U.S. deficit speaks louder than words

COMMENTARY: The union is in a troubled state

Stock prices and rates in Treasurys and the mortgage market continued in their quiet, narrow ranges, but expectant tension is rising, with optimists in a special lather.

The 3.2 percent gain in fourth-quarter U.S. gross domestic product was stronger than it looked: Households at last spent some money, with annualized growth at 4.4 percent; exports had a great 90 days, accounting for the whole GDP rise, which would have doubled the official figure were it not for peculiar inventory calculations.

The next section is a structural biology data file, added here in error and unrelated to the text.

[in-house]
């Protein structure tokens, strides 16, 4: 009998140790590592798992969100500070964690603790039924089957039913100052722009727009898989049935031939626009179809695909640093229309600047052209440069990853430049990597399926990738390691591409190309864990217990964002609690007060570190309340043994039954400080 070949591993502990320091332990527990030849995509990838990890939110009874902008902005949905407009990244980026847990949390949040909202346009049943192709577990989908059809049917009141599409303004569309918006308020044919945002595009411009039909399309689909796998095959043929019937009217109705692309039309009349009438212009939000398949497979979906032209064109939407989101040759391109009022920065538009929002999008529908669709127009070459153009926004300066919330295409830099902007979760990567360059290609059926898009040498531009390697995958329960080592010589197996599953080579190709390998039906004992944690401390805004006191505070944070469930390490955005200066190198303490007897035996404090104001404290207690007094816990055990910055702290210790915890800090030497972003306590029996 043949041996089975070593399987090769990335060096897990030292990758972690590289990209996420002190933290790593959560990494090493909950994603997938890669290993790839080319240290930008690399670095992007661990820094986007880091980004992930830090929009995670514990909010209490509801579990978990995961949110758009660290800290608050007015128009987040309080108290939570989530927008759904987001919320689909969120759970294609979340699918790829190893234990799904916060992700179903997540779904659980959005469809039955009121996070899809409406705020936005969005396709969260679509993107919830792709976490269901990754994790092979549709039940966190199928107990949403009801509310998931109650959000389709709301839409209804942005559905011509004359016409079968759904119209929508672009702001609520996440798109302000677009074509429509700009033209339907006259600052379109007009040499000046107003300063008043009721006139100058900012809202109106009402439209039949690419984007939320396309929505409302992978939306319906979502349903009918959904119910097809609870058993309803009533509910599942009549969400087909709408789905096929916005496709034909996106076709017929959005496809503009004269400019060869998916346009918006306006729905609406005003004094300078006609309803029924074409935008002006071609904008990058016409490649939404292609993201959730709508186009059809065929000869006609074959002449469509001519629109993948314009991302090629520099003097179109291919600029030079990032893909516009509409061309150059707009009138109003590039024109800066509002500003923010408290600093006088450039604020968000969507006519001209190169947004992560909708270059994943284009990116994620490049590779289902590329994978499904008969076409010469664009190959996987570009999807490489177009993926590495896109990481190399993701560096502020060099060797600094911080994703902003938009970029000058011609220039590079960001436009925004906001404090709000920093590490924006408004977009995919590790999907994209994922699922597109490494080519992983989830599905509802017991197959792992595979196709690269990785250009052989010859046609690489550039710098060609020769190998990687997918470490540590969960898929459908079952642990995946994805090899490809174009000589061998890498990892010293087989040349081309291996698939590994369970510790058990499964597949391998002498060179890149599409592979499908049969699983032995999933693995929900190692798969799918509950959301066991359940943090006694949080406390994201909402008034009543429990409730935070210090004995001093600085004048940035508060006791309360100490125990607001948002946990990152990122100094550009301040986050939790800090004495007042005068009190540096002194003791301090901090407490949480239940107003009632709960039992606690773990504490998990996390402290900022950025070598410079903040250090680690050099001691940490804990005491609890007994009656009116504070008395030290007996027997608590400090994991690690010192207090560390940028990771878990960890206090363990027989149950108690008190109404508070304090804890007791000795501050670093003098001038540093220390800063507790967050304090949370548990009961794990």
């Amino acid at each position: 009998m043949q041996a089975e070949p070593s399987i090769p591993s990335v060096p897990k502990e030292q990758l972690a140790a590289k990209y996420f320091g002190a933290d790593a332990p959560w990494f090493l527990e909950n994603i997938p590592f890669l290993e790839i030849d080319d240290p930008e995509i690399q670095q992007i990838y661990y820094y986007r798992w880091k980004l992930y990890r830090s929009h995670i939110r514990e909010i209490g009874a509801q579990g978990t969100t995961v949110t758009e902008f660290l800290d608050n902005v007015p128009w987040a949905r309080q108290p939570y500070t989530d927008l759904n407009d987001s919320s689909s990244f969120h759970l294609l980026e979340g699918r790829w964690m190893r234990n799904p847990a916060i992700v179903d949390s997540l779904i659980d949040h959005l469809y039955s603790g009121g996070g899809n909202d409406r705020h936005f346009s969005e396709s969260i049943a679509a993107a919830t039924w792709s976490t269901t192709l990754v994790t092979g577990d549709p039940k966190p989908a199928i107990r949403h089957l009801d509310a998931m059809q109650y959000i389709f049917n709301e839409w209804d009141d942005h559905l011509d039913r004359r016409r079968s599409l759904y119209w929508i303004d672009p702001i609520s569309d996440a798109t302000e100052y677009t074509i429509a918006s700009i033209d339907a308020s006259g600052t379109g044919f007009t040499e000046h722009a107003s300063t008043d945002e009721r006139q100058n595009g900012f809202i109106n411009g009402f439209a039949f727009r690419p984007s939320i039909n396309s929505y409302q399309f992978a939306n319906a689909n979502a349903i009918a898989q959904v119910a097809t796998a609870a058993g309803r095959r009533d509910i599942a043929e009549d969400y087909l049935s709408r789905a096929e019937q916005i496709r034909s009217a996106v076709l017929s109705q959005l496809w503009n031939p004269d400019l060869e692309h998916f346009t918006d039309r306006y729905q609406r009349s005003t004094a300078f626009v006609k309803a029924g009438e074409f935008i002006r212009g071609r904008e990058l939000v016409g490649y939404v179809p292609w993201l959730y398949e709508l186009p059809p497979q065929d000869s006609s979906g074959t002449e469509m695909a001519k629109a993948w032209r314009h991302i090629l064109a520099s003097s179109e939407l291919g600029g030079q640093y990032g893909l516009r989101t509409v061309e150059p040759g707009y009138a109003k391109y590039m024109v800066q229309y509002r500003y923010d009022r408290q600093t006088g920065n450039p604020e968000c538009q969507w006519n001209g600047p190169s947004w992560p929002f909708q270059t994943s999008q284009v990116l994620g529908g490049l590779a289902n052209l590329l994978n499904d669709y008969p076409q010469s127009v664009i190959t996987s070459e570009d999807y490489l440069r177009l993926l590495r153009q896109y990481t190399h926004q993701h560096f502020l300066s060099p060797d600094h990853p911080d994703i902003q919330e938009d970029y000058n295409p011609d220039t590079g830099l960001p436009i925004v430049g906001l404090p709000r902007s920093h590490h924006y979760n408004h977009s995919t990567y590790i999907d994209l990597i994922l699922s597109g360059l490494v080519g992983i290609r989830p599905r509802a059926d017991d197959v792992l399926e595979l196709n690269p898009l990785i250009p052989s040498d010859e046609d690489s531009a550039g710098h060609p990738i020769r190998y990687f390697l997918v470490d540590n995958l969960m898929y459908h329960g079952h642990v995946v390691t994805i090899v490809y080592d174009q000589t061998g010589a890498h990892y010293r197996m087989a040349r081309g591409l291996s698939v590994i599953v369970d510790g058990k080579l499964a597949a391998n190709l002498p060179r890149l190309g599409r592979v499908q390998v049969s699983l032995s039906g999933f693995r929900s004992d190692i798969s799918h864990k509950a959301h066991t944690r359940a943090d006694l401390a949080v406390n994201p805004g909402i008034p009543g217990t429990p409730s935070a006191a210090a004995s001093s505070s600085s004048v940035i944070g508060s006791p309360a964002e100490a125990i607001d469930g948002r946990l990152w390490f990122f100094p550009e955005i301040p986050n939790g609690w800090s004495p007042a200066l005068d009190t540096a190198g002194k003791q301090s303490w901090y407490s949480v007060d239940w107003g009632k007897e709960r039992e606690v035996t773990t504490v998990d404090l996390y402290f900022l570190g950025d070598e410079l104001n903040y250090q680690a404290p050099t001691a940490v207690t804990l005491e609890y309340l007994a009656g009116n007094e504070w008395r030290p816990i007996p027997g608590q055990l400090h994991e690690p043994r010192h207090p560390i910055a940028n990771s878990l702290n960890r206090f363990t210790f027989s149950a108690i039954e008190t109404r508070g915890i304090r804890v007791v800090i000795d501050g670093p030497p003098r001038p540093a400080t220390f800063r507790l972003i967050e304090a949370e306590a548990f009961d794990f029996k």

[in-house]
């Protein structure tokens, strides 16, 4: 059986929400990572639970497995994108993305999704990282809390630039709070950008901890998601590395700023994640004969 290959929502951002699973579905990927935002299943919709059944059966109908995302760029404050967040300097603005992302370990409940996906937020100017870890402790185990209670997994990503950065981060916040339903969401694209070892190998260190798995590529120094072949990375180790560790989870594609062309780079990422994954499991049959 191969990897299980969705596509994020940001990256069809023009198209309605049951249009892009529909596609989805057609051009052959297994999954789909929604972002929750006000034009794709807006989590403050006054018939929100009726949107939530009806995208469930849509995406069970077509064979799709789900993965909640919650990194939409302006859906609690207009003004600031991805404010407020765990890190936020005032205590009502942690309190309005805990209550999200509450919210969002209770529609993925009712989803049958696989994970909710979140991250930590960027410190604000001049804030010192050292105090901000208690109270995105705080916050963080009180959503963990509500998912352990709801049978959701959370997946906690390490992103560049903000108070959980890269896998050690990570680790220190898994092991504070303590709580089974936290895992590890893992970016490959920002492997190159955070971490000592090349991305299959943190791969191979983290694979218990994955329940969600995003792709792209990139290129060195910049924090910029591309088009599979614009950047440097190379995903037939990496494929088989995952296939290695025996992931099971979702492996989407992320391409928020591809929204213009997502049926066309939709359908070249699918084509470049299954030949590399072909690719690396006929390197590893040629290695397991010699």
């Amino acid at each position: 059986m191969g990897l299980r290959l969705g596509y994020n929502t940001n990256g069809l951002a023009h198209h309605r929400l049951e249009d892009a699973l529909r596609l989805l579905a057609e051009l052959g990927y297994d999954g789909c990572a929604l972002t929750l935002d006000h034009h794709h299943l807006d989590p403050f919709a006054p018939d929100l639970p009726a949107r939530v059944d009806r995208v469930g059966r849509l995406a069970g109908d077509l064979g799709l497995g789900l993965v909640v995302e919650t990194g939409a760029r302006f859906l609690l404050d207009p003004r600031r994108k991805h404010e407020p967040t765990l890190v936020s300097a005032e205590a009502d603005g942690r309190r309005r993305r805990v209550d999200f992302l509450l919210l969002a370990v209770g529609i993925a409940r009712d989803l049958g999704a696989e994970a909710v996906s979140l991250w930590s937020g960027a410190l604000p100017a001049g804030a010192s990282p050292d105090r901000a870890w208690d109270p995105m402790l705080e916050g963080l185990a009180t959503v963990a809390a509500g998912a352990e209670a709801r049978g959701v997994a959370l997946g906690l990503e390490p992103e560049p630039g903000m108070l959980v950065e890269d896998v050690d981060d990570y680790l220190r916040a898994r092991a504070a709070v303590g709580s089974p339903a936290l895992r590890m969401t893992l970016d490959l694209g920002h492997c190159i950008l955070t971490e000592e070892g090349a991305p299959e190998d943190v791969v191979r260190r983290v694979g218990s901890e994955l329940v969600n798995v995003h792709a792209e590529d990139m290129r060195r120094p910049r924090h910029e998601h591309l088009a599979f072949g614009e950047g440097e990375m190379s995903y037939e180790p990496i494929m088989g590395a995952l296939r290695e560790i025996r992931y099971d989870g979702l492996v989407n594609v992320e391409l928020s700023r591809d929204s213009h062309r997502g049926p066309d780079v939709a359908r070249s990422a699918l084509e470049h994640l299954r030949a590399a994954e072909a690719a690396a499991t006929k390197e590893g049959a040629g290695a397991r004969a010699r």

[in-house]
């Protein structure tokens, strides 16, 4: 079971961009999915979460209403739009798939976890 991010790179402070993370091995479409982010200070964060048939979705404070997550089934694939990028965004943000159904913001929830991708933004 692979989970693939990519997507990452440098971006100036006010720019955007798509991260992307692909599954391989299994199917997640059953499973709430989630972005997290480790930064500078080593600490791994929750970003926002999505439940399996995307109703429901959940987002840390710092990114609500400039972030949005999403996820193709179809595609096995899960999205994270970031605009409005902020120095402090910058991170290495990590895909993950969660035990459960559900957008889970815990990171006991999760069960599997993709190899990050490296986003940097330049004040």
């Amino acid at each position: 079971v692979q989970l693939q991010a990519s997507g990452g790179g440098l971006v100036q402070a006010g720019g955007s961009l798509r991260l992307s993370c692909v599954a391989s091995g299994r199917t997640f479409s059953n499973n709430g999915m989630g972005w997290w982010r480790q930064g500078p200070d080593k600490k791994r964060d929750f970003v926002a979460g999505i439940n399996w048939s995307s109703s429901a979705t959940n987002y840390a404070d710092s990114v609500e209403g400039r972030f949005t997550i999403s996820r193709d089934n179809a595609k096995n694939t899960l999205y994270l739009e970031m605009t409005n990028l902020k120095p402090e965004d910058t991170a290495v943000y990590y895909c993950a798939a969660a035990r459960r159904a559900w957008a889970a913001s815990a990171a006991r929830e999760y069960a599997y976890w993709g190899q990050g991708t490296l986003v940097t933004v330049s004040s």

Next Friday we will learn if the happy ending to 2010 has carried through to payrolls in January.

European debt worries have reversed very fast on legitimate signs the zone may opt for the sacrifices leading to unity, and in two weeks the euro has jumped from $1.29 to $1.37. Emerging nations are running red hot, pulling our exports. It’s unsustainable but enjoyable, with inflation-threat commentary in every economic report.